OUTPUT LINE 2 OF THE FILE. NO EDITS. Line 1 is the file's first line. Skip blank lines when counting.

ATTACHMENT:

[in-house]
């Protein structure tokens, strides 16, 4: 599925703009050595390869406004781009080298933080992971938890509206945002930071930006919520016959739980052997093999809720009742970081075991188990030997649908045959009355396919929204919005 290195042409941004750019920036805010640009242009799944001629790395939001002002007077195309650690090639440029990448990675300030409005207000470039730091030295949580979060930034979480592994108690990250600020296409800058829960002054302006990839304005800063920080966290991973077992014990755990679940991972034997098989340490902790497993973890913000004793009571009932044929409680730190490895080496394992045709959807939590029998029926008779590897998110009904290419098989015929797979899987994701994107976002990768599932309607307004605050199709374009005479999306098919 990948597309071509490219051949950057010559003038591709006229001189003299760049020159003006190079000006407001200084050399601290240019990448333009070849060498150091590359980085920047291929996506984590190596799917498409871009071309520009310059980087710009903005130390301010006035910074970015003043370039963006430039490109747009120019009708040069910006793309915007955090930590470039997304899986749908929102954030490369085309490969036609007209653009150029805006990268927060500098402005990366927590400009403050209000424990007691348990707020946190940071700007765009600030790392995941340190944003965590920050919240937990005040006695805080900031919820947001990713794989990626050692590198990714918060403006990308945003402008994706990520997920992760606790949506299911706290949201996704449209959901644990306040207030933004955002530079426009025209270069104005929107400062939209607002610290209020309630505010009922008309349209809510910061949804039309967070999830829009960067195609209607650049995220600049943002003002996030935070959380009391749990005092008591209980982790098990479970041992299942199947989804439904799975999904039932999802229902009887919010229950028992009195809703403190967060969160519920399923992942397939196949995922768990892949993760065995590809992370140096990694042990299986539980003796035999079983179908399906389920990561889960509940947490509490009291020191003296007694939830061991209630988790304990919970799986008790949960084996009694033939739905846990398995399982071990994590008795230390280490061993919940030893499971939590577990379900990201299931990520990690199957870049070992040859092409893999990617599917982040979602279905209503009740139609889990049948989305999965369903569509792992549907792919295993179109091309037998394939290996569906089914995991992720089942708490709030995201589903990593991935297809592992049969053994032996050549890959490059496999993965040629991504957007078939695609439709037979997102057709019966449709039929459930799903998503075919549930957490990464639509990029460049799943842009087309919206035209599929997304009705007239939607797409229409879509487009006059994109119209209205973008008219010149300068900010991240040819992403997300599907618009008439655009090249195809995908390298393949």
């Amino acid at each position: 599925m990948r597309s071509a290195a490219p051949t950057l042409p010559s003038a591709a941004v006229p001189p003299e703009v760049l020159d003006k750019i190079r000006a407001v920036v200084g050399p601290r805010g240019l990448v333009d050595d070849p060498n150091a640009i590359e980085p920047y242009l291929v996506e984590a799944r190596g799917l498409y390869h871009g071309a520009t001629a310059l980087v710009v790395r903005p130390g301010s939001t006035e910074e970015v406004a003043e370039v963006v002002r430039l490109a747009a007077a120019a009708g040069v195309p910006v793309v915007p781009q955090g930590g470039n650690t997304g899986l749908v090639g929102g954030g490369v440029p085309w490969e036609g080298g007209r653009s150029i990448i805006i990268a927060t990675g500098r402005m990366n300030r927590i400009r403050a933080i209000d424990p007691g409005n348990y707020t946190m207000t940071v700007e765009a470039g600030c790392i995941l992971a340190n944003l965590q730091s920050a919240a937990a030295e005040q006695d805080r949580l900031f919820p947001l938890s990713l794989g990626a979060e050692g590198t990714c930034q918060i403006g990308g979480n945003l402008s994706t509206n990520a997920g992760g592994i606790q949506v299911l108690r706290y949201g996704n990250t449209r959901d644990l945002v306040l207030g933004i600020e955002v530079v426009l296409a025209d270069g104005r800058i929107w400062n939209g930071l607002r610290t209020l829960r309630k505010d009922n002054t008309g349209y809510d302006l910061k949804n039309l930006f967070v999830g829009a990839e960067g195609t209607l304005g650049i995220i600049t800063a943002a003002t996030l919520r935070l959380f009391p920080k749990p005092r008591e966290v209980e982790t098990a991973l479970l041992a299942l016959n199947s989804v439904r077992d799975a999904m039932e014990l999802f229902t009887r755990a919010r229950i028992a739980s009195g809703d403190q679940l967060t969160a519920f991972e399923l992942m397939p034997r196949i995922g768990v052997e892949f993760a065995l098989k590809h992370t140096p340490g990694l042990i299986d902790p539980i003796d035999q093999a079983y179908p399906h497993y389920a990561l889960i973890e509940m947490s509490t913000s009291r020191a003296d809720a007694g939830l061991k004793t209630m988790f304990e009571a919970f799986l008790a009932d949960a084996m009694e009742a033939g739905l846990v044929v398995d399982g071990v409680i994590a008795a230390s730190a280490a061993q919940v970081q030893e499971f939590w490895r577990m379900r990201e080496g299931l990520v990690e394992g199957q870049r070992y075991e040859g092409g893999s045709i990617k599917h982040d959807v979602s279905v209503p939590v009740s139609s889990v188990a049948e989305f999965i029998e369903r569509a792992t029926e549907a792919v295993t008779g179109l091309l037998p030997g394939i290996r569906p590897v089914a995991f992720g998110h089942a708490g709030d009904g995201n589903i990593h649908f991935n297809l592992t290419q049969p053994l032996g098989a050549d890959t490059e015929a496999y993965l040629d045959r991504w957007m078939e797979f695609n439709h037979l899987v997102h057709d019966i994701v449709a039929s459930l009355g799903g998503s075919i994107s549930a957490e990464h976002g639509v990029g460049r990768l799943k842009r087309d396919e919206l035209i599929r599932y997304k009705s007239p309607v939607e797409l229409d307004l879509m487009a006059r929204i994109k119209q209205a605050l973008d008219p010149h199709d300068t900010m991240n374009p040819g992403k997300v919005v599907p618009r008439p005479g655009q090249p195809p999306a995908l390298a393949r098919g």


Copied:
């Protein structure tokens, strides 16, 4: 599925703009050595390869406004781009080298933080992971938890509206945002930071930006919520016959739980052997093999809720009742970081075991188990030997649908045959009355396919929204919005 290195042409941004750019920036805010640009242009799944001629790395939001002002007077195309650690090639440029990448990675300030409005207000470039730091030295949580979060930034979480592994108690990250600020296409800058829960002054302006990839304005800063920080966290991973077992014990755990679940991972034997098989340490902790497993973890913000004793009571009932044929409680730190490895080496394992045709959807939590029998029926008779590897998110009904290419098989015929797979899987994701994107976002990768599932309607307004605050199709374009005479999306098919 990948597309071509490219051949950057010559003038591709006229001189003299760049020159003006190079000006407001200084050399601290240019990448333009070849060498150091590359980085920047291929996506984590190596799917498409871009071309520009310059980087710009903005130390301010006035910074970015003043370039963006430039490109747009120019009708040069910006793309915007955090930590470039997304899986749908929102954030490369085309490969036609007209653009150029805006990268927060500098402005990366927590400009403050209000424990007691348990707020946190940071700007765009600030790392995941340190944003965590920050919240937990005040006695805080900031919820947001990713794989990626050692590198990714918060403006990308945003402008994706990520997920992760606790949506299911706290949201996704449209959901644990306040207030933004955002530079426009025209270069104005929107400062939209607002610290209020309630505010009922008309349209809510910061949804039309967070999830829009960067195609209607650049995220600049943002003002996030935070959380009391749990005092008591209980982790098990479970041992299942199947989804439904799975999904039932999802229902009887919010229950028992009195809703403190967060969160519920399923992942397939196949995922768990892949993760065995590809992370140096990694042990299986539980003796035999079983179908399906389920990561889960509940947490509490009291020191003296007694939830061991209630988790304990919970799986008790949960084996009694033939739905846990398995399982071990994590008795230390280490061993919940030893499971939590577990379900990201299931990520990690199957870049070992040859092409893999990617599917982040979602279905209503009740139609889990049948989305999965369903569509792992549907792919295993179109091309037998394939290996569906089914995991992720089942708490709030995201589903990593991935297809592992049969053994032996050549890959490059496999993965040629991504957007078939695609439709037979997102057709019966449709039929459930799903998503075919549930957490990464639509990029460049799943842009087309919206035209599929997304009705007239939607797409229409879509487009006059994109119209209205973008008219010149300068900010991240040819992403997300599907618009008439655009090249195809995908390298393949």